Table of Contents
Are arrowheads valuable?
The size, shape, quality, and condition of an arrowhead all affect its value. An arrowhead is also worth more if it is made out of an unusual material. An arrowhead has to stand out to be worth more than a little money.
Is the arrowhead typically designed?
Arrowheads are categorized into many different types. If your arrowhead is a typical example of a specific style, it might be worth more than a little.
If it does not clearly fit into one style or another, it might not be worth much. Uniqueness does not usually make an arrowhead worth more. A collector wants typical examples of arrowheads in each style.
Is the arrowhead damaged?
A chipped or broken arrowhead is not going to be worth as much as one in good condition. More than a few of the arrowheads I find have broken points. A broken point or any other damage makes an arrowhead worth very little.
Is the arrowhead of high quality?
Not all arrowheads were expertly made, and some lack symmetry or lack quality in other ways. A balanced and symmetrical arrowhead is worth more than a poorly made one.
Is the arrowhead large and thin?
Larger arrowheads are worth more. Collectors are also more interested in thin arrowheads than broad ones, although they want to collect arrowheads in many different styles.
What material was used to make the arrowhead?
Arrowheads made of conventional materials such as a common type of chert are worth less than those made out of more exotic materials. Arrowheads were sometimes made out of common gemstones such as jasper. These arrowheads are worth more.
Some arrowheads were made out of colorful flints or cherts, instead of typical grey colored stones. Arrowheads made out of colorful stones, coral, agate, or other exotic materials may be worth more than a little as it is not so easy for collectors to find them.
Does the arrowhead have any exciting history?
If the arrowhead was once part of a famous collection, it might be worth more than usual. Where the arrowhead was found can also affect its value.
Can you find arrowheads almost anywhere?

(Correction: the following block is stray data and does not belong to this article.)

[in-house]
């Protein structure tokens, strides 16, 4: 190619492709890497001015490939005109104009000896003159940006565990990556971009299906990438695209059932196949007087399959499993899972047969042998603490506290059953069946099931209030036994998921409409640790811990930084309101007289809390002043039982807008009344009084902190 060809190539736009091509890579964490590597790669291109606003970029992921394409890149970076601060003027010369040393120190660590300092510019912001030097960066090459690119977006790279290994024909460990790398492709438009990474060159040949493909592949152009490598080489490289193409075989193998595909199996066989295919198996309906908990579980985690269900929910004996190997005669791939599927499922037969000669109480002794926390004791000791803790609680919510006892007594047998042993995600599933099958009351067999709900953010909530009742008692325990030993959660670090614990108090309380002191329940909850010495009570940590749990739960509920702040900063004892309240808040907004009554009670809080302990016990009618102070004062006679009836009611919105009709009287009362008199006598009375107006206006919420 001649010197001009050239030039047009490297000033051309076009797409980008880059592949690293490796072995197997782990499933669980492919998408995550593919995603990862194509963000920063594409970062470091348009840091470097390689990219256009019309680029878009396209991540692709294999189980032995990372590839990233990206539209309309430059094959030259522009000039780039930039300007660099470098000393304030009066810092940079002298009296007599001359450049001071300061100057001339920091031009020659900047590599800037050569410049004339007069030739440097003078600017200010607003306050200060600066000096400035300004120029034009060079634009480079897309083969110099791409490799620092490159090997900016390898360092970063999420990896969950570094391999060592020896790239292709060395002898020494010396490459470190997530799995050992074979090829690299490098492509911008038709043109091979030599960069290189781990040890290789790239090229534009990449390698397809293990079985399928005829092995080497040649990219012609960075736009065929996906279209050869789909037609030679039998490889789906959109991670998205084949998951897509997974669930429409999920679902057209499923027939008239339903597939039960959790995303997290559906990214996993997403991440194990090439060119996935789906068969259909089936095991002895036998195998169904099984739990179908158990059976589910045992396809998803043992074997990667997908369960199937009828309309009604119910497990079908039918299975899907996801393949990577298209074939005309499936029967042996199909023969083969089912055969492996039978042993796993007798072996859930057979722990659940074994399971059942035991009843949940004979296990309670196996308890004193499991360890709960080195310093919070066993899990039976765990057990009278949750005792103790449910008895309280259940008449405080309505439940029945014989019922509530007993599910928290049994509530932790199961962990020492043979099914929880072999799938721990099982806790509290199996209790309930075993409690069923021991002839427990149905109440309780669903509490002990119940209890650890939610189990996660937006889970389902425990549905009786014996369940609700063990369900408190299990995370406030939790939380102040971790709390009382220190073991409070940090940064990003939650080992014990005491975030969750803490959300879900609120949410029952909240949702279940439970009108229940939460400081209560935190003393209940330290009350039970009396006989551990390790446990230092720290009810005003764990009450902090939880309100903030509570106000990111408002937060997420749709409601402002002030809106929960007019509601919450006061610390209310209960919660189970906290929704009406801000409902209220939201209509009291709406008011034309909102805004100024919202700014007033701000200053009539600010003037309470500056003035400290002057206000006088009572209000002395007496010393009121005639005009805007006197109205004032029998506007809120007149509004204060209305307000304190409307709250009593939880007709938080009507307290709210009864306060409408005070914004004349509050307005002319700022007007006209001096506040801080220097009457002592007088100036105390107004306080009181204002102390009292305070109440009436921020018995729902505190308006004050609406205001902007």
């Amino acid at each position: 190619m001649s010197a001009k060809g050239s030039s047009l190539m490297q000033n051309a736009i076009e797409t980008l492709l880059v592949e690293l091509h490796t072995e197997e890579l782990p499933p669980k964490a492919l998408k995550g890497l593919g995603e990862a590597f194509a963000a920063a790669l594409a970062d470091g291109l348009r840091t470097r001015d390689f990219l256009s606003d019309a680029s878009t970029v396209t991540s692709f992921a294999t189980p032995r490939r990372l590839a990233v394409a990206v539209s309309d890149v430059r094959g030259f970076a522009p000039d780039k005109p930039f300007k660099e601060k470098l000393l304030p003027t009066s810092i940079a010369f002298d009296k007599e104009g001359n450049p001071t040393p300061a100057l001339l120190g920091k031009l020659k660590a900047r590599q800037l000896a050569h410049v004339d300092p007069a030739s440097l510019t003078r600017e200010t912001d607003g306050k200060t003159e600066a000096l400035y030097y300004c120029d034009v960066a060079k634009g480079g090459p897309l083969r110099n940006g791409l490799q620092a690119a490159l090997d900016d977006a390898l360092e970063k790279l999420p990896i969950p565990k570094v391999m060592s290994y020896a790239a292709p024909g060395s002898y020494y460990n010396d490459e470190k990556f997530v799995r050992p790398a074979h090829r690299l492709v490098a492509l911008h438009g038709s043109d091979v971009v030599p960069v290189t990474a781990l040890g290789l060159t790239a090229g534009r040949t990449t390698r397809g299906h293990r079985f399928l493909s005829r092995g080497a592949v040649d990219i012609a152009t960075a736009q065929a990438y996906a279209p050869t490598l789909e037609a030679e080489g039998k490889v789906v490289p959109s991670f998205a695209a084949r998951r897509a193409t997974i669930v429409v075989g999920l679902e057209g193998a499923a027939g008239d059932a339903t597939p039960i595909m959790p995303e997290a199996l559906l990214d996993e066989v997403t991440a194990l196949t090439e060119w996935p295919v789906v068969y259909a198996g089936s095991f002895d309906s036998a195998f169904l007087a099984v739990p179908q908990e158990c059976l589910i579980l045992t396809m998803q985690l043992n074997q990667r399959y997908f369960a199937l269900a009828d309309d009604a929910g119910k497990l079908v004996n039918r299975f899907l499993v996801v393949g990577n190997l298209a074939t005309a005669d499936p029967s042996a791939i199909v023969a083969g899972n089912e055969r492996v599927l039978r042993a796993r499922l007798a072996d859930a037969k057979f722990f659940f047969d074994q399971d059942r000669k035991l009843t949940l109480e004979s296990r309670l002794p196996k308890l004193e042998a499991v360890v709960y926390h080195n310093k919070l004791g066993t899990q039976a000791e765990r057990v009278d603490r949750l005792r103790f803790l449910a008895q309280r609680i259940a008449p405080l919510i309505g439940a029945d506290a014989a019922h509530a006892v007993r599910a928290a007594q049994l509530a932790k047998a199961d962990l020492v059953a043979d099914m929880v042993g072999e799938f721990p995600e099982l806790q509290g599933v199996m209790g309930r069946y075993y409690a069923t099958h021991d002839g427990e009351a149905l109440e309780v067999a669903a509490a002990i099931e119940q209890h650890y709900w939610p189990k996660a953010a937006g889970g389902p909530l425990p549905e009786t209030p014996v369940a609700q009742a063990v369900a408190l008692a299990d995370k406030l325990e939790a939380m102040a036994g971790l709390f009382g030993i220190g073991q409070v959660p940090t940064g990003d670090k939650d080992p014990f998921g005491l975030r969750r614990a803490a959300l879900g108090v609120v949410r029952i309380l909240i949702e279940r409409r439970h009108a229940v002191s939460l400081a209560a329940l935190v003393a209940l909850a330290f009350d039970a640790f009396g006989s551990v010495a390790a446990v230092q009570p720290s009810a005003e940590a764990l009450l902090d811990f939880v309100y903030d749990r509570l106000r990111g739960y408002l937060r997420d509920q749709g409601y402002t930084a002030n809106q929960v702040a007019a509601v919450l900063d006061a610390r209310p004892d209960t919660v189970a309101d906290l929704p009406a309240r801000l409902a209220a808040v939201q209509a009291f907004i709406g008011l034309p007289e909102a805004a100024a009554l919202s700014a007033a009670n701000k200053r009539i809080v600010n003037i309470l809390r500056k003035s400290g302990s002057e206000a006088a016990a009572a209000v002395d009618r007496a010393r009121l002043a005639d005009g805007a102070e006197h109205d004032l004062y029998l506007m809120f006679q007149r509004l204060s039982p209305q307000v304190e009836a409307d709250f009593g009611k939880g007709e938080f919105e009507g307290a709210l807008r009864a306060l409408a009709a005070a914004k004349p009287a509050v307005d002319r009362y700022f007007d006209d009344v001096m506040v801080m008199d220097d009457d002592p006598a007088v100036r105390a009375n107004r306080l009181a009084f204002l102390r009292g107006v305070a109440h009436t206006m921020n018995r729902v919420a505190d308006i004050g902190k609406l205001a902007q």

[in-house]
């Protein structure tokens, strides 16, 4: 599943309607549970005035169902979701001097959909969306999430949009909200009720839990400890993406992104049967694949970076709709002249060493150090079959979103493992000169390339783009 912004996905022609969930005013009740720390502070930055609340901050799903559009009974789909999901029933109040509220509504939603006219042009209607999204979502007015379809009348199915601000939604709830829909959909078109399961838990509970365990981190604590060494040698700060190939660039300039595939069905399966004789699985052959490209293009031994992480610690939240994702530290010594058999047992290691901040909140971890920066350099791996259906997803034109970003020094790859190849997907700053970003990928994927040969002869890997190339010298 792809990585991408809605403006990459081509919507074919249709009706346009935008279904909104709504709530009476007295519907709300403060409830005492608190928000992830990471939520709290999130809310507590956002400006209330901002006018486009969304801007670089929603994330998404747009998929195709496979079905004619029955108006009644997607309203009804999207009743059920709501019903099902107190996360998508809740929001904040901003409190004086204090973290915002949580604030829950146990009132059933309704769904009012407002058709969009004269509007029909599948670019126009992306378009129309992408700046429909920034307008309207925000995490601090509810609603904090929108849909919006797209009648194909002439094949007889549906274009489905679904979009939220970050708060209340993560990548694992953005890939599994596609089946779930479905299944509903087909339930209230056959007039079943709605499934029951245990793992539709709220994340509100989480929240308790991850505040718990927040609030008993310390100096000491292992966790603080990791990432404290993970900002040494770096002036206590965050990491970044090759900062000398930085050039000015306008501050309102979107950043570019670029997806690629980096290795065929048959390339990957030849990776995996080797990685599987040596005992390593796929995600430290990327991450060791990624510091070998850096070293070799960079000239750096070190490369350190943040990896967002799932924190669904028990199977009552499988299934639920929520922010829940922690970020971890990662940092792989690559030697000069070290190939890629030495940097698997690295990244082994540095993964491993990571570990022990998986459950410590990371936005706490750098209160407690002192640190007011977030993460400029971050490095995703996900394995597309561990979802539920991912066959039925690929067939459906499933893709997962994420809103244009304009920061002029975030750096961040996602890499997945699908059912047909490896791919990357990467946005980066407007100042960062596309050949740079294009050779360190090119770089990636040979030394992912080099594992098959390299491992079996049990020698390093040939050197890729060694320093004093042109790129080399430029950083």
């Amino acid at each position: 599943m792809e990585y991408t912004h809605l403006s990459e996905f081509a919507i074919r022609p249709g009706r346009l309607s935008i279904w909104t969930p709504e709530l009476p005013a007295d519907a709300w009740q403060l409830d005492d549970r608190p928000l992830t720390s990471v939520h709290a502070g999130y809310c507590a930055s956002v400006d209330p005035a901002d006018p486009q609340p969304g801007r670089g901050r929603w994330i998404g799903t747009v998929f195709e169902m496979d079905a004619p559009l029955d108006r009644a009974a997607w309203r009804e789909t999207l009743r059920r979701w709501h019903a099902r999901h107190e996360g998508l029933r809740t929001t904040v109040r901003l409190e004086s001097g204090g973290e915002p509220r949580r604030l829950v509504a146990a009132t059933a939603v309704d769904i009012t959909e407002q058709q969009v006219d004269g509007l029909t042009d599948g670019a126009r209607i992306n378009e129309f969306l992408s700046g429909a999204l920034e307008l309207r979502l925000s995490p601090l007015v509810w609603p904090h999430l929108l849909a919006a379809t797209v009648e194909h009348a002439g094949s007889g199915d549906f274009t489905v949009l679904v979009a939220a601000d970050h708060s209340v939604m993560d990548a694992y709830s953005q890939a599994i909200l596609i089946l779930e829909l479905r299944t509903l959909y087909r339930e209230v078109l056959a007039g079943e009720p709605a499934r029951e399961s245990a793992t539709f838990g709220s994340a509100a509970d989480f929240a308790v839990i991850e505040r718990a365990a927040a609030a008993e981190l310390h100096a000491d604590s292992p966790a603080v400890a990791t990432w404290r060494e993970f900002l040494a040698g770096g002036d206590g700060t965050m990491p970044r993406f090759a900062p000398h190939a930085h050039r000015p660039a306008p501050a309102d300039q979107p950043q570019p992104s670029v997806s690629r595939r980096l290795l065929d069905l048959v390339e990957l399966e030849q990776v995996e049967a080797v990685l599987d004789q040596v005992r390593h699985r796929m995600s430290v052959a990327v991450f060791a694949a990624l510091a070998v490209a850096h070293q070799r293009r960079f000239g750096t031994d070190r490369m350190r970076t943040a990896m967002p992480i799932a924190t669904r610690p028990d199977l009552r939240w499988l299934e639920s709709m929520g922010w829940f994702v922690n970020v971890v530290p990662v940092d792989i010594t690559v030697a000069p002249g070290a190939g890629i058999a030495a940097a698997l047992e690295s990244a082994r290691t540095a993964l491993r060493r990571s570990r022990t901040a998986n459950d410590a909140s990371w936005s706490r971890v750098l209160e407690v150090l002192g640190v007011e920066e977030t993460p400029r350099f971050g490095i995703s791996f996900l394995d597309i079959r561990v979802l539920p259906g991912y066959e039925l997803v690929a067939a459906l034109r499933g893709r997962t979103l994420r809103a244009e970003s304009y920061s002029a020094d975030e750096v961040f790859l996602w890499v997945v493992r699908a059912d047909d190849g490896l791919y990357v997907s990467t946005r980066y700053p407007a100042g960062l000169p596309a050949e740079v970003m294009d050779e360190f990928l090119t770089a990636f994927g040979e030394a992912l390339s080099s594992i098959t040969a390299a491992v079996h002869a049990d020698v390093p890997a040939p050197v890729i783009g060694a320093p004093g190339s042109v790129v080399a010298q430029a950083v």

Yes, you can find arrowheads almost anywhere in the United States. There were no significant parts of the country that were always uninhabited; therefore, you can dig up tools anywhere. Some parts of the country are better for finding arrowheads than others, but there are artifacts to dig up in any state.
If you get really lucky, an arrowhead can be worth a fortune
While most arrowheads are too common and ordinary to be worth much to collectors or museums, an arrowhead can sometimes be so significant that it is worth a lot of money. There has to be something rare and special about the arrowhead; it cannot merely be of high quality.
Prehistoric arrowheads and projectile points are often worth real money
While experts already know a great deal about the types of arrowheads that were used shortly before contact with outsiders, very ancient arrowheads remain mysterious. If you find an arrowhead or other projectile point that is several thousand years old, it may be archeologically significant and worth at least thousands of dollars.
Finding a prehistoric arrowhead can sometimes be a simple matter of luck. In 2014, a ten-year-old boy named Noah Cordle found a very ancient arrowhead on the beach. The point turned out to be 10,000 years old - old enough to have been used on a mammoth or other long-extinct animal.
Unlike arrowheads that are only centuries old, a 10,000-year-old arrowhead or spear point is rare and, therefore, valuable. Make sure that you know what your arrow points are worth before you sell them. The last thing you want to do is sell an arrow point worth tens of thousands of dollars for 1/1000th of its value.
There is no part of the country where arrowheads worth thousands of dollars are easy to find. Finding them is mostly a matter of luck. The skill is in knowing enough about arrowheads to recognize that your arrowhead is worth $15000 or $30000 and not a tiny fraction of that.
Learn to price arrowheads yourself